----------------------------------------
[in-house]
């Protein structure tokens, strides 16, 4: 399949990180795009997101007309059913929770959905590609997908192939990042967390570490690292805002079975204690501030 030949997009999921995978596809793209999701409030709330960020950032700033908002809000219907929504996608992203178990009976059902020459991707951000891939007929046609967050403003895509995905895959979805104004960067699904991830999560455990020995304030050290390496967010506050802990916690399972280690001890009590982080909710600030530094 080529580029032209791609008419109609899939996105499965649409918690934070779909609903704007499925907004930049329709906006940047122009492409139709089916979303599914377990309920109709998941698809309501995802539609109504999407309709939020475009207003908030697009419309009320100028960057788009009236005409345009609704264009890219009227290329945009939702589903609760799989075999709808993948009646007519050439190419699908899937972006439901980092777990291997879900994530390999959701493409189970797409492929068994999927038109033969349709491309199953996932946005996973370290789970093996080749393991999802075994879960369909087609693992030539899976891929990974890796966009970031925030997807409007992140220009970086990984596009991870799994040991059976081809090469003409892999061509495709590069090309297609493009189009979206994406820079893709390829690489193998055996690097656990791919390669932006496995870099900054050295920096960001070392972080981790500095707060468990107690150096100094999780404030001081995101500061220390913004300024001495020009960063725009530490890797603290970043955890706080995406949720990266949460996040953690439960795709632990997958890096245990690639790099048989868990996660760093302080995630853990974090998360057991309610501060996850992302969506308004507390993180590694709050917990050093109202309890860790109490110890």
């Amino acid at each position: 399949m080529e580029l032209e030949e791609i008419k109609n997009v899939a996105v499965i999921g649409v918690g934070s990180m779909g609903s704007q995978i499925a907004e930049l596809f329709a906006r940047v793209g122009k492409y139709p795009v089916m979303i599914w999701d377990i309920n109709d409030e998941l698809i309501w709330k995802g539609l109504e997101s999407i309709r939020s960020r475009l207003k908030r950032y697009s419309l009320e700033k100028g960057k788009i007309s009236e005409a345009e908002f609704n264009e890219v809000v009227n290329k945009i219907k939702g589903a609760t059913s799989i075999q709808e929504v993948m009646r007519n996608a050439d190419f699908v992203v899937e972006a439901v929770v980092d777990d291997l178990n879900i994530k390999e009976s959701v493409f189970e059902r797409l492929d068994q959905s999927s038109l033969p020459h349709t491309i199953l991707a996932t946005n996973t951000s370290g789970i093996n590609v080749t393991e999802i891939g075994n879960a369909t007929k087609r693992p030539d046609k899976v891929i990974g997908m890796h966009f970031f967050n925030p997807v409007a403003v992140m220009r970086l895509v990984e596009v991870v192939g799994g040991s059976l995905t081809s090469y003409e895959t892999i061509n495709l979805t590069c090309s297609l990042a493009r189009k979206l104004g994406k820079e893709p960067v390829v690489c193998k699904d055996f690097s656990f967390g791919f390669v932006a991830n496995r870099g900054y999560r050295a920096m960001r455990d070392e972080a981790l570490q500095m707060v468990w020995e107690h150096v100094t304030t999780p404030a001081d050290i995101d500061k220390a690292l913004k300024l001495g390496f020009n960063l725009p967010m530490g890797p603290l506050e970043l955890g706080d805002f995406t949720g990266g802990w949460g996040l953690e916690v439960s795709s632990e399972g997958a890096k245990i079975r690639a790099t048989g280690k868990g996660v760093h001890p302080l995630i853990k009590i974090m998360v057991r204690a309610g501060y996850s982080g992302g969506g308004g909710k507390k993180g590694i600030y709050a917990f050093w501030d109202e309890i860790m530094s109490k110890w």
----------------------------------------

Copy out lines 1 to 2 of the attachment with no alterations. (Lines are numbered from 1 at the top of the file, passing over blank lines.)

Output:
[in-house]
């Protein structure tokens, strides 16, 4: 399949990180795009997101007309059913929770959905590609997908192939990042967390570490690292805002079975204690501030 030949997009999921995978596809793209999701409030709330960020950032700033908002809000219907929504996608992203178990009976059902020459991707951000891939007929046609967050403003895509995905895959979805104004960067699904991830999560455990020995304030050290390496967010506050802990916690399972280690001890009590982080909710600030530094 080529580029032209791609008419109609899939996105499965649409918690934070779909609903704007499925907004930049329709906006940047122009492409139709089916979303599914377990309920109709998941698809309501995802539609109504999407309709939020475009207003908030697009419309009320100028960057788009009236005409345009609704264009890219009227290329945009939702589903609760799989075999709808993948009646007519050439190419699908899937972006439901980092777990291997879900994530390999959701493409189970797409492929068994999927038109033969349709491309199953996932946005996973370290789970093996080749393991999802075994879960369909087609693992030539899976891929990974890796966009970031925030997807409007992140220009970086990984596009991870799994040991059976081809090469003409892999061509495709590069090309297609493009189009979206994406820079893709390829690489193998055996690097656990791919390669932006496995870099900054050295920096960001070392972080981790500095707060468990107690150096100094999780404030001081995101500061220390913004300024001495020009960063725009530490890797603290970043955890706080995406949720990266949460996040953690439960795709632990997958890096245990690639790099048989868990996660760093302080995630853990974090998360057991309610501060996850992302969506308004507390993180590694709050917990050093109202309890860790109490110890």